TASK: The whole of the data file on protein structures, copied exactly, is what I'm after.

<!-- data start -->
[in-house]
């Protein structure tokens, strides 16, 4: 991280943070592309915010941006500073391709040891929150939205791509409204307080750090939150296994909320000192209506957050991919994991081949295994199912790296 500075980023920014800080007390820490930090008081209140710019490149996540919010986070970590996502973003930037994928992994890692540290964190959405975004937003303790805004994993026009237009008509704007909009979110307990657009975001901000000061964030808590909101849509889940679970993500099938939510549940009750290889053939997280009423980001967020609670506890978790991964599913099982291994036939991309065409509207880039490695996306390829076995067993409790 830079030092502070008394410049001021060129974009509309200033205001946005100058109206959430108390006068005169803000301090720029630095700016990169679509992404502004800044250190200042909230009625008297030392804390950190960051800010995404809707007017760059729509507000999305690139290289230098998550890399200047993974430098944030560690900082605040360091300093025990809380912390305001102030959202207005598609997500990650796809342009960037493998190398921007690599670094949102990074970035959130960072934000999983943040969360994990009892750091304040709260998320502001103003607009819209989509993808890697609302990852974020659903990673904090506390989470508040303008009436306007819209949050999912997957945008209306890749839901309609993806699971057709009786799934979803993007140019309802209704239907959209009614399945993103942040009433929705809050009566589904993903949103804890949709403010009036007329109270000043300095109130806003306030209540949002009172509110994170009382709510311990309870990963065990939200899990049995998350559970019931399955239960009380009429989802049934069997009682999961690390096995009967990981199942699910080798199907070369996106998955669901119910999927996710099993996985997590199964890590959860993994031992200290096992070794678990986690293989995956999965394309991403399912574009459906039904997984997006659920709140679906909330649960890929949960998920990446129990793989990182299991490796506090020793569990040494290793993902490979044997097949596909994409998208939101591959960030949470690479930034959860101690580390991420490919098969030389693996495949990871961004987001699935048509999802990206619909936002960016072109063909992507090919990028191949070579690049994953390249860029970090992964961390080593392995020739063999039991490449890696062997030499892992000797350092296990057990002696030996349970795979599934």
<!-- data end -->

[in-house]
């Protein structure tokens, strides 16, 4: 991280943070592309915010941006500073391709040891929150939205791509409204307080750090939150296994909320000192209506957050991919994991081949295994199912790296 500075980023920014800080007390820490930090008081209140710019490149996540919010986070970590996502973003930037994928992994890692540290964190959405975004937003303790805004994993026009237009008509704007909009979110307990657009975001901000000061964030808590909101849509889940679970993500099938939510549940009750290889053939997280009423980001967020609670506890978790991964599913099982291994036939991309065409509207880039490695996306390829076995067993409790 830079030092502070008394410049001021060129974009509309200033205001946005100058109206959430108390006068005169803000301090720029630095700016990169679509992404502004800044250190200042909230009625008297030392804390950190960051800010995404809707007017760059729509507000999305690139290289230098998550890399200047993974430098944030560690900082605040360091300093025990809380912390305001102030959202207005598609997500990650796809342009960037493998190398921007690599670094949102990074970035959130960072934000999983943040969360994990009892750091304040709260998320502001103003607009819209989509993808890697609302990852974020659903990673904090506390989470508040303008009436306007819209949050999912997957945008209306890749839901309609993806699971057709009786799934979803993007140019309802209704239907959209009614399945993103942040009433929705809050009566589904993903949103804890949709403010009036007329109270000043300095109130806003306030209540949002009172509110994170009382709510311990309870990963065990939200899990049995998350559970019931399955239960009380009429989802049934069997009682999961690390096995009967990981199942699910080798199907070369996106998955669901119910999927996710099993996985997590199964890590959860993994031992200290096992070794678990986690293989995956999965394309991403399912574009459906039904997984997006659920709140679906909330649960890929949960998920990446129990793989990182299991490796506090020793569990040494290793993902490979044997097949596909994409998208939101591959960030949470690479930034959860101690580390991420490919098969030389693996495949990871961004987001699935048509999802990206619909936002960016072109063909992507090919990028191949070579690049994953390249860029970090992964961390080593392995020739063999039991490449890696062997030499892992000797350092296990057990002696030996349970795979599934």